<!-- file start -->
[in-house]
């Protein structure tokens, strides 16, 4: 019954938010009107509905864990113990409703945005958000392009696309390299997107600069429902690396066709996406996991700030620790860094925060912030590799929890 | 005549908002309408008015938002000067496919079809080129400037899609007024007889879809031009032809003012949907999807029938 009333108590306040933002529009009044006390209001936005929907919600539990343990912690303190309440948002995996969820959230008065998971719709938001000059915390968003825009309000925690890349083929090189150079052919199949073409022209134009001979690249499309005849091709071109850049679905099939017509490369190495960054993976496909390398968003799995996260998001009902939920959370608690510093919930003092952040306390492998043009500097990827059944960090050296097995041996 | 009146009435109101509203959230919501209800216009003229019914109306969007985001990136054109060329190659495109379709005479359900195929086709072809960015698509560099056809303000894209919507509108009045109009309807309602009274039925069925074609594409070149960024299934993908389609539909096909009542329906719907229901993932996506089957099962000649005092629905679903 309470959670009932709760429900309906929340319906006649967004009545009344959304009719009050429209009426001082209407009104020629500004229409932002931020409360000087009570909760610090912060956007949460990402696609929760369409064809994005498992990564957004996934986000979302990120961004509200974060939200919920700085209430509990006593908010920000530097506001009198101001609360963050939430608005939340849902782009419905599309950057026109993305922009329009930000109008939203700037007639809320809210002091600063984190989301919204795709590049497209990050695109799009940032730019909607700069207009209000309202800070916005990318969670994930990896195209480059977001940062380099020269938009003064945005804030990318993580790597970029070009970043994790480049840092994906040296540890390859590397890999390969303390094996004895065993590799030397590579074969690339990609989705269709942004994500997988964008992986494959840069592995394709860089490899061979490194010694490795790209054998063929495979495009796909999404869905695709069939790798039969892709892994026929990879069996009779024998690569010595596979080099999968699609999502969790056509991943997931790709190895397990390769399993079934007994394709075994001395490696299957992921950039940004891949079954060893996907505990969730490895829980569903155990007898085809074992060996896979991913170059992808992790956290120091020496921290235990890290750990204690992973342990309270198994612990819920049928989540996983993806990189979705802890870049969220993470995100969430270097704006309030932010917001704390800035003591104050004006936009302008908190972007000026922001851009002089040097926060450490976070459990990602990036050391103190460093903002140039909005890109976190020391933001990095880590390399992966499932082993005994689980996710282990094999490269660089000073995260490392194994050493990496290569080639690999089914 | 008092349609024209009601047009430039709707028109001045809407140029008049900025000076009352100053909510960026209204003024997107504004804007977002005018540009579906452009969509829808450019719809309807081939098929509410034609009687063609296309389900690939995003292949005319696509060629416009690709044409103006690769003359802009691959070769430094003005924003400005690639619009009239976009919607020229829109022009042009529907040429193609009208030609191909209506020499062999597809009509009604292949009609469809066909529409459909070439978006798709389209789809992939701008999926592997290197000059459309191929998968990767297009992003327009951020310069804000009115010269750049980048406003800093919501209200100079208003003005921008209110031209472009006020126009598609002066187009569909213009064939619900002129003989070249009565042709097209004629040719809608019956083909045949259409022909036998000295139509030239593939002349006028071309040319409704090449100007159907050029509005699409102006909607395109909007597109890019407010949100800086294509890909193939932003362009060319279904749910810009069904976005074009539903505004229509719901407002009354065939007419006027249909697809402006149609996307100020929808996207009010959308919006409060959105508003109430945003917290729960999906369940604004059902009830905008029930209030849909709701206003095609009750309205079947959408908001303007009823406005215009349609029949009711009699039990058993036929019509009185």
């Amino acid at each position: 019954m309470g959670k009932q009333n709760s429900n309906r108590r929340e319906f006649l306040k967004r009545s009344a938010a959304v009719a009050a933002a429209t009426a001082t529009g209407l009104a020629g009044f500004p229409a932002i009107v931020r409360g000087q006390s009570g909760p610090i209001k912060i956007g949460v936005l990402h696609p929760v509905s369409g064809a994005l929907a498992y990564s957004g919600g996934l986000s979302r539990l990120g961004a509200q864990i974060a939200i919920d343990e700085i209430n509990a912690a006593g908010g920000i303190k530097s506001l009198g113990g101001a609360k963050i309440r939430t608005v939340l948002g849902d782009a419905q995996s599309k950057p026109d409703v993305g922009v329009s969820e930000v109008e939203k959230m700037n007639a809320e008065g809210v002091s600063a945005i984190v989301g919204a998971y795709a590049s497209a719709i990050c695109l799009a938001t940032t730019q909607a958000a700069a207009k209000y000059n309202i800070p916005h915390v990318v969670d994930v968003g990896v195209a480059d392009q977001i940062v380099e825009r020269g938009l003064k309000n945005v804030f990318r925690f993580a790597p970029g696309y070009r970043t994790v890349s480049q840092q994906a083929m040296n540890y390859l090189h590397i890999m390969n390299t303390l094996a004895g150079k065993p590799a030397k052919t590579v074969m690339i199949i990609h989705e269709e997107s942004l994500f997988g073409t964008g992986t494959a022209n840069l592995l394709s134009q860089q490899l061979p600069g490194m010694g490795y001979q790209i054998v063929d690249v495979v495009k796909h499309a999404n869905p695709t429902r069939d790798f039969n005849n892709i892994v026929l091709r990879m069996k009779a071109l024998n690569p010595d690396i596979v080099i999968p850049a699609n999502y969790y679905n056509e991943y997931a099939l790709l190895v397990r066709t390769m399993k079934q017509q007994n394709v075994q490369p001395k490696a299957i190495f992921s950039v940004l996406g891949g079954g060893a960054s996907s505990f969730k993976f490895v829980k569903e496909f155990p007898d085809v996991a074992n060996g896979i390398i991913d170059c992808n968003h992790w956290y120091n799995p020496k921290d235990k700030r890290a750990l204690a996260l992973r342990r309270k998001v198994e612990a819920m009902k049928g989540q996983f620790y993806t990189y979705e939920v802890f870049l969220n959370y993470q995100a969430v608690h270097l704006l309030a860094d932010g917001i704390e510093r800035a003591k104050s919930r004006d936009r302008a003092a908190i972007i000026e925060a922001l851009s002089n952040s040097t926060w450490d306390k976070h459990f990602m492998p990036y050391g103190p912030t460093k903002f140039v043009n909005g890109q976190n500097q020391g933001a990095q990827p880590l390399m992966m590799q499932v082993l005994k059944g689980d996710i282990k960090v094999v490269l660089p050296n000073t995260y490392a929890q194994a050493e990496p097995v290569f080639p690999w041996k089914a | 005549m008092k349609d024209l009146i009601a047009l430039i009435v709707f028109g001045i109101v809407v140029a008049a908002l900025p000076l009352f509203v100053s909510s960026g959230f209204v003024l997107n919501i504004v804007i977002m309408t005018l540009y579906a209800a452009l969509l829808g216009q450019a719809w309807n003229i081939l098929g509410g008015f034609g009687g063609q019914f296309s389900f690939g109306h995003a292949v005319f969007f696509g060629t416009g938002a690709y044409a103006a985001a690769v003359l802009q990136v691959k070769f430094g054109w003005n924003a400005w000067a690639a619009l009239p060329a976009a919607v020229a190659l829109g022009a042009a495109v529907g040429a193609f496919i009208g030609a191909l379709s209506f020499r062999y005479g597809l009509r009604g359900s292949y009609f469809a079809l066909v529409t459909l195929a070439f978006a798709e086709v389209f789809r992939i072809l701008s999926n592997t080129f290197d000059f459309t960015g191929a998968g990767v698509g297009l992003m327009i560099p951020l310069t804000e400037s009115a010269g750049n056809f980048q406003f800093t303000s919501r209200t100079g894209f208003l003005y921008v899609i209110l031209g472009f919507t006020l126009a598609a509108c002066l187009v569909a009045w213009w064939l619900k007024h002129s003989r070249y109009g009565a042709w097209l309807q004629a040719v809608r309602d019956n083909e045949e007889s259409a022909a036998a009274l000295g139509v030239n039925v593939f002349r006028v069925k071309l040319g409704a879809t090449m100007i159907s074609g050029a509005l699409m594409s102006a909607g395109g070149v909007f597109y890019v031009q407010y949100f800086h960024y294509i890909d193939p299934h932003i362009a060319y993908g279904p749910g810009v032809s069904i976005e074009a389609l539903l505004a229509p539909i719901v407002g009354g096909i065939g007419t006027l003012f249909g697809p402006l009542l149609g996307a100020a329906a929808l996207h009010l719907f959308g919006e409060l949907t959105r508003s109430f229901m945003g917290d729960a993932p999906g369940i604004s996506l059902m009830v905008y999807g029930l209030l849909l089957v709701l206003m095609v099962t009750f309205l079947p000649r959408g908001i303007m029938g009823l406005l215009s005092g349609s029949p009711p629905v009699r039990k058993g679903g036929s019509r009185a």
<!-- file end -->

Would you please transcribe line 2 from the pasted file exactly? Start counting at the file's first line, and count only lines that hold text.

């Protein structure tokens, strides 16, 4: 019954938010009107509905864990113990409703945005958000392009696309390299997107600069429902690396066709996406996991700030620790860094925060912030590799929890 | 005549908002309408008015938002000067496919079809080129400037899609007024007889879809031009032809003012949907999807029938 009333108590306040933002529009009044006390209001936005929907919600539990343990912690303190309440948002995996969820959230008065998971719709938001000059915390968003825009309000925690890349083929090189150079052919199949073409022209134009001979690249499309005849091709071109850049679905099939017509490369190495960054993976496909390398968003799995996260998001009902939920959370608690510093919930003092952040306390492998043009500097990827059944960090050296097995041996 | 009146009435109101509203959230919501209800216009003229019914109306969007985001990136054109060329190659495109379709005479359900195929086709072809960015698509560099056809303000894209919507509108009045109009309807309602009274039925069925074609594409070149960024299934993908389609539909096909009542329906719907229901993932996506089957099962000649005092629905679903 309470959670009932709760429900309906929340319906006649967004009545009344959304009719009050429209009426001082209407009104020629500004229409932002931020409360000087009570909760610090912060956007949460990402696609929760369409064809994005498992990564957004996934986000979302990120961004509200974060939200919920700085209430509990006593908010920000530097506001009198101001609360963050939430608005939340849902782009419905599309950057026109993305922009329009930000109008939203700037007639809320809210002091600063984190989301919204795709590049497209990050695109799009940032730019909607700069207009209000309202800070916005990318969670994930990896195209480059977001940062380099020269938009003064945005804030990318993580790597970029070009970043994790480049840092994906040296540890390859590397890999390969303390094996004895065993590799030397590579074969690339990609989705269709942004994500997988964008992986494959840069592995394709860089490899061979490194010694490795790209054998063929495979495009796909999404869905695709069939790798039969892709892994026929990879069996009779024998690569010595596979080099999968699609999502969790056509991943997931790709190895397990390769399993079934007994394709075994001395490696299957992921950039940004891949079954060893996907505990969730490895829980569903155990007898085809074992060996896979991913170059992808992790956290120091020496921290235990890290750990204690992973342990309270198994612990819920049928989540996983993806990189979705802890870049969220993470995100969430270097704006309030932010917001704390800035003591104050004006936009302008908190972007000026922001851009002089040097926060450490976070459990990602990036050391103190460093903002140039909005890109976190020391933001990095880590390399992966499932082993005994689980996710282990094999490269660089000073995260490392194994050493990496290569080639690999089914 | 008092349609024209009601047009430039709707028109001045809407140029008049900025000076009352100053909510960026209204003024997107504004804007977002005018540009579906452009969509829808450019719809309807081939098929509410034609009687063609296309389900690939995003292949005319696509060629416009690709044409103006690769003359802009691959070769430094003005924003400005690639619009009239976009919607020229829109022009042009529907040429193609009208030609191909209506020499062999597809009509009604292949009609469809066909529409459909070439978006798709389209789809992939701008999926592997290197000059459309191929998968990767297009992003327009951020310069804000009115010269750049980048406003800093919501209200100079208003003005921008209110031209472009006020126009598609002066187009569909213009064939619900002129003989070249009565042709097209004629040719809608019956083909045949259409022909036998000295139509030239593939002349006028071309040319409704090449100007159907050029509005699409102006909607395109909007597109890019407010949100800086294509890909193939932003362009060319279904749910810009069904976005074009539903505004229509719901407002009354065939007419006027249909697809402006149609996307100020929808996207009010959308919006409060959105508003109430945003917290729960999906369940604004059902009830905008029930209030849909709701206003095609009750309205079947959408908001303007009823406005215009349609029949009711009699039990058993036929019509009185």